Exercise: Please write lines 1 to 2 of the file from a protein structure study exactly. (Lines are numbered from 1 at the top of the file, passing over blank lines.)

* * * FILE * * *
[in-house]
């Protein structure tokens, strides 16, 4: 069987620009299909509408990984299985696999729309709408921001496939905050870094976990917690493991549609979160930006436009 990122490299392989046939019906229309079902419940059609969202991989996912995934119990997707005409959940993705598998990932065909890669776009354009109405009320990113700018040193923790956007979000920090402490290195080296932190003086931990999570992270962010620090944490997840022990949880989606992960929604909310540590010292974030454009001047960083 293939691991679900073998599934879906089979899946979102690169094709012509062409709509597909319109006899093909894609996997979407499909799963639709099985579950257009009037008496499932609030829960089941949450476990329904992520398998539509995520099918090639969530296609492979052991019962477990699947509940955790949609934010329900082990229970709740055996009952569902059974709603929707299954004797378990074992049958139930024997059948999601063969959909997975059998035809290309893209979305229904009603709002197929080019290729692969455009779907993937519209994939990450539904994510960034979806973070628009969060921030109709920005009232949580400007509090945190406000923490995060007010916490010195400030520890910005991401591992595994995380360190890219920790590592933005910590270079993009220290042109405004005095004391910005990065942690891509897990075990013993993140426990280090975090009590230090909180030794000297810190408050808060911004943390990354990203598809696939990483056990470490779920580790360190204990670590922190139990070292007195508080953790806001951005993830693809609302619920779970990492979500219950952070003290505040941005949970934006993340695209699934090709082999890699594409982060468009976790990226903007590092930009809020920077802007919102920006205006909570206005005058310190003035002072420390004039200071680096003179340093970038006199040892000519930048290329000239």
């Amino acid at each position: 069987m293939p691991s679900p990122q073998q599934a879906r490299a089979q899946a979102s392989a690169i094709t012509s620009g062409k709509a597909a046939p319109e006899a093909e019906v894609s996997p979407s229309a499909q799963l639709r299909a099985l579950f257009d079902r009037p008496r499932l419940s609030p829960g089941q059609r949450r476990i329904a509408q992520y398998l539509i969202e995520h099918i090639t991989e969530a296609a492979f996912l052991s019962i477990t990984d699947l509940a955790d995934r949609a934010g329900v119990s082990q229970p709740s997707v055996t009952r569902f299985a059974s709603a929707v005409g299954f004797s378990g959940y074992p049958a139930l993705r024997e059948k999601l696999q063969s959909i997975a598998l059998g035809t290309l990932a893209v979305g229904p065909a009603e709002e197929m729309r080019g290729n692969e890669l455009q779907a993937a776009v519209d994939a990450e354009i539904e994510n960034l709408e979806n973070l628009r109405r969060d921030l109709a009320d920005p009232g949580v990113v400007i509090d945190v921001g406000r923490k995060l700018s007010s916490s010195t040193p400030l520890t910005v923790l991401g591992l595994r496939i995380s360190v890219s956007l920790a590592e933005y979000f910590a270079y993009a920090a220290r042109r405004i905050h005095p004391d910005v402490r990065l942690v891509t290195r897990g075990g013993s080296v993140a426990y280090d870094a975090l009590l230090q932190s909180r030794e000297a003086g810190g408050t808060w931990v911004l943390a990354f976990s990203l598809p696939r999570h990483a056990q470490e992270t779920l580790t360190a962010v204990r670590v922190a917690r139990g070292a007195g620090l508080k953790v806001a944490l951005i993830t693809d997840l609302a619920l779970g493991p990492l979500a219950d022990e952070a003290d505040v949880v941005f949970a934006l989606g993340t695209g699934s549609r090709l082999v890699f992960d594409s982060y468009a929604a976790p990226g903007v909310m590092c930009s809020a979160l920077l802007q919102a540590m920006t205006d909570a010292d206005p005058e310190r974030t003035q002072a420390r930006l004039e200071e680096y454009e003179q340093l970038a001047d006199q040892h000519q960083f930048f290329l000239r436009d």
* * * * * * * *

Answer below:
[in-house]
């Protein structure tokens, strides 16, 4: 069987620009299909509408990984299985696999729309709408921001496939905050870094976990917690493991549609979160930006436009 990122490299392989046939019906229309079902419940059609969202991989996912995934119990997707005409959940993705598998990932065909890669776009354009109405009320990113700018040193923790956007979000920090402490290195080296932190003086931990999570992270962010620090944490997840022990949880989606992960929604909310540590010292974030454009001047960083 293939691991679900073998599934879906089979899946979102690169094709012509062409709509597909319109006899093909894609996997979407499909799963639709099985579950257009009037008496499932609030829960089941949450476990329904992520398998539509995520099918090639969530296609492979052991019962477990699947509940955790949609934010329900082990229970709740055996009952569902059974709603929707299954004797378990074992049958139930024997059948999601063969959909997975059998035809290309893209979305229904009603709002197929080019290729692969455009779907993937519209994939990450539904994510960034979806973070628009969060921030109709920005009232949580400007509090945190406000923490995060007010916490010195400030520890910005991401591992595994995380360190890219920790590592933005910590270079993009220290042109405004005095004391910005990065942690891509897990075990013993993140426990280090975090009590230090909180030794000297810190408050808060911004943390990354990203598809696939990483056990470490779920580790360190204990670590922190139990070292007195508080953790806001951005993830693809609302619920779970990492979500219950952070003290505040941005949970934006993340695209699934090709082999890699594409982060468009976790990226903007590092930009809020920077802007919102920006205006909570206005005058310190003035002072420390004039200071680096003179340093970038006199040892000519930048290329000239």